The “Wisconsin Idea,” often described as the most succinct explanation for the university’s role in the state of Wisconsin, will be dissected on campus during 15 lectures this fall in Sociology 496: “FORWARD? The Wisconsin Idea, Past and Present.”
The course, held Tuesday evenings, is aimed at undergraduates, says organizer Patrick Brenzel, a university staffer in the department of sociology, but last year’s sessions also attracted a wide audience from the community.
“I want to see the campus reminded of its legacy,” says Brenzel. “We need to talk about our roots. The University of Wisconsin is steeped in a history that is honorable.”
“Wisconsin Idea” can be defined in various ways, as it can be applied to the university or the state as a whole. In terms of the University, the most famous formulation came from UW President Charles Van Hise in 1904, who said he would “never be content until the beneficent influence of the university reaches every family in the state.
Recent political trends have caused the university to reexamine and reinforce the Wisconsin Idea, and none too soon, says Brenzel. “I think we have lost our engagement with state government. The University of Wisconsin used play a very honorable advisory role in forming laws and creating policy that made Wisconsin a better place to live.”
These ideas motivated Brenzel and Chad Goldberg, a professor of sociology, to initiate the class last fall. By design, a new instructor will teach each year, says Eric Sandgren, a professor at the School of Veterinary Medicine who is this fall’s instructor.
Sandgren says different people have different answers to the fundamental question of why the Wisconsin Idea might matter. “In general, it’s a really good idea to understand key aspects of the history of whatever institution you are part of, and in last couple of years, that’s become even more important.”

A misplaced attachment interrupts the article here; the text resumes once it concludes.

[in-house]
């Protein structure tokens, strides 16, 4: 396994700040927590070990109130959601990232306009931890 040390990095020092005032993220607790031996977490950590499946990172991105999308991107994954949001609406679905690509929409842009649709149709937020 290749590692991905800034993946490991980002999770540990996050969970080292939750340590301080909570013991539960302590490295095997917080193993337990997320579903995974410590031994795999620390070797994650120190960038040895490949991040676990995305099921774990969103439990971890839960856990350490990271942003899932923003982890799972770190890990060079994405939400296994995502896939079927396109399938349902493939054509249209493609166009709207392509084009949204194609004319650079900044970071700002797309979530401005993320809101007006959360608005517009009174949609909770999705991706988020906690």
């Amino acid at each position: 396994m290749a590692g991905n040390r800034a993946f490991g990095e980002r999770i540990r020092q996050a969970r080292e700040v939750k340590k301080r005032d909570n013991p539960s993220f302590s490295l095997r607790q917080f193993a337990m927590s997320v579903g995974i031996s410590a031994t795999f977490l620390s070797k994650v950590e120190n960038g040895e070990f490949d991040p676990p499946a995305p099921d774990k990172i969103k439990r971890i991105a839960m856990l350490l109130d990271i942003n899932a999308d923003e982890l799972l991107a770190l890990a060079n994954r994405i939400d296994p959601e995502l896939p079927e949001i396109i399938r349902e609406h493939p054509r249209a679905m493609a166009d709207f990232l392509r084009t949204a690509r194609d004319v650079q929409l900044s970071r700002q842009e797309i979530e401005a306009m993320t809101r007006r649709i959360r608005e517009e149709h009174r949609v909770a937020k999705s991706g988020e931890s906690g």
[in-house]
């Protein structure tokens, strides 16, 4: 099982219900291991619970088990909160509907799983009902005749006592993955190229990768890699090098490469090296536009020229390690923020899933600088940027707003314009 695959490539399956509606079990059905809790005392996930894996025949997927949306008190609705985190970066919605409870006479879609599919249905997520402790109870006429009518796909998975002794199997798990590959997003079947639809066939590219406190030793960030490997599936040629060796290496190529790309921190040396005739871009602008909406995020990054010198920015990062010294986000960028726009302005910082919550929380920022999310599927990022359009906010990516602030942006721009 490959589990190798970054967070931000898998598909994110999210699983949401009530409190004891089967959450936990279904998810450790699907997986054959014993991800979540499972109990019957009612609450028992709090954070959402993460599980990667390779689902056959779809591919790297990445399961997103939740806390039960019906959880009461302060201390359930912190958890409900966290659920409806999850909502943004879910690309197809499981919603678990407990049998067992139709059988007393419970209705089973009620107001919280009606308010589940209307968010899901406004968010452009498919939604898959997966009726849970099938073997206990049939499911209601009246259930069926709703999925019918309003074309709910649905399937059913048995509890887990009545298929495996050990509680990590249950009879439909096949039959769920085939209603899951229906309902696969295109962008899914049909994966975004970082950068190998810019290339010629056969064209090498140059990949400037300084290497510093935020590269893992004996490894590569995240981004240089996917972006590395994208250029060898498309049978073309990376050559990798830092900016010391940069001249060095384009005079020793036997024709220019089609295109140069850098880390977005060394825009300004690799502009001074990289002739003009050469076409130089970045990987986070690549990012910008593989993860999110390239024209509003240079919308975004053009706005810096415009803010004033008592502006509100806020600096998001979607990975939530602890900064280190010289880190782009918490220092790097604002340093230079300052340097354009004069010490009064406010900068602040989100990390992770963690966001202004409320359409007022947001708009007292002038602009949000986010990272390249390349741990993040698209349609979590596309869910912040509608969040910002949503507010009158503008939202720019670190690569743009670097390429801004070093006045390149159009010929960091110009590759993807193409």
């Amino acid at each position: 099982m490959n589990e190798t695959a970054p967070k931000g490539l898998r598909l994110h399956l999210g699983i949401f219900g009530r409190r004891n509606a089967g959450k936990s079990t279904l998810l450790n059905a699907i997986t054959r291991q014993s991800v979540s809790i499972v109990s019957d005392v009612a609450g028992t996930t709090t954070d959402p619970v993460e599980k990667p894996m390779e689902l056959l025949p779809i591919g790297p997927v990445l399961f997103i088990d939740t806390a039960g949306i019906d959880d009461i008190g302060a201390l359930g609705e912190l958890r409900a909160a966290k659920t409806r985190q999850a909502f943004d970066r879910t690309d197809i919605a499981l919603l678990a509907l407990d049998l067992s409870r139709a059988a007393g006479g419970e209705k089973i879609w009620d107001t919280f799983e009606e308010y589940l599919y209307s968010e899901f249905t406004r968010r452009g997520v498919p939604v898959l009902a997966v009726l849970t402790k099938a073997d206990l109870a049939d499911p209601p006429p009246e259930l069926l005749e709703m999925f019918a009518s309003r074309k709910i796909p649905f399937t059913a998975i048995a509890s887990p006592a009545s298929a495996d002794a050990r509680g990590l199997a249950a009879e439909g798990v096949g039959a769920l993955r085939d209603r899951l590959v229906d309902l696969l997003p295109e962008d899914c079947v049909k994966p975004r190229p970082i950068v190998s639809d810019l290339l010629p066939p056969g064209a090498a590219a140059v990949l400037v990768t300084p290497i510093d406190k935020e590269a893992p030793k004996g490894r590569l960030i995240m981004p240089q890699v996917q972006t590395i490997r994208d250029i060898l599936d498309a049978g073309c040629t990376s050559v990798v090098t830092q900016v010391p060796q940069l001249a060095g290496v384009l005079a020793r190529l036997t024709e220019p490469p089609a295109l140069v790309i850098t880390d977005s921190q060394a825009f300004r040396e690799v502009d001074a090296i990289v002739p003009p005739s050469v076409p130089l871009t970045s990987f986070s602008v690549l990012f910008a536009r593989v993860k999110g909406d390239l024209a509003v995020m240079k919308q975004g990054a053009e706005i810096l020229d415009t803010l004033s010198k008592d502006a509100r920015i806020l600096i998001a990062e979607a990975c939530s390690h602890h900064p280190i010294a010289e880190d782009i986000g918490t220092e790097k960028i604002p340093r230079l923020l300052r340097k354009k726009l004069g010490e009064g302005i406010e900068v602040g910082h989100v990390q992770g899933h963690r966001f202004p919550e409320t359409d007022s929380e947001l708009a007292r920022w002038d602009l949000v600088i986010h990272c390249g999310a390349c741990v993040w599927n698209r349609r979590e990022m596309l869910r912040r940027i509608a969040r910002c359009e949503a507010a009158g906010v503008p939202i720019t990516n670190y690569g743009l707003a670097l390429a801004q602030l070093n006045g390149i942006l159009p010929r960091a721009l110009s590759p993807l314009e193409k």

Another motivation emerges from the fragmented nature of the Madison campus, one of the largest and most academically diverse in the nation.
“We call ourselves a university, but if you look inside, we are organized into disciplines; making us more like a multi-versity,” Sandgren says. “Loyalty tends to be to the discipline and department, and less to the university as a whole.”
Focusing on the Wisconsin Idea, he says, is one answer to the question of “what can we do to bring ourselves together.”
Meeting “the exacting standard” of the Wisconsin Idea entails crossing boundaries, and Madison already benefits from a well-recognized cross-disciplinary culture, Sandgren says.
“We have an extraordinary breadth of disciplines, and our people are among the best of the best. Effective solutions to big problems almost always require multi-disciplinary responses, and this is certainly true in science, where we need to cross boundaries to discuss communication, morality, ethics, political science and sociology. You can’t just say, ‘Here are the facts.’ Creating effective solutions requires participation from all of these disciplines.”
These topics will be among the 15 covered this fall:
- The origins of the Wisconsin Idea in the context of a land-grant university;
- What tracking the lives of the Wisconsin high school class of 1957 has taught us about leading happy and healthy lives;
- How the Wisconsin Alumni Research Foundation serves as intermediary between university inventors and the world of business;
- Arts and the Wisconsin Idea; and
- Wisconsin Women’s studies and the history of progressive innovation.
Sociology 496 can be taken as lectures alone, or lectures plus discussion. Lectures will be Tuesdays at 7 p.m., discussion will be Tuesday at 2:30. See wiscidea.com for details.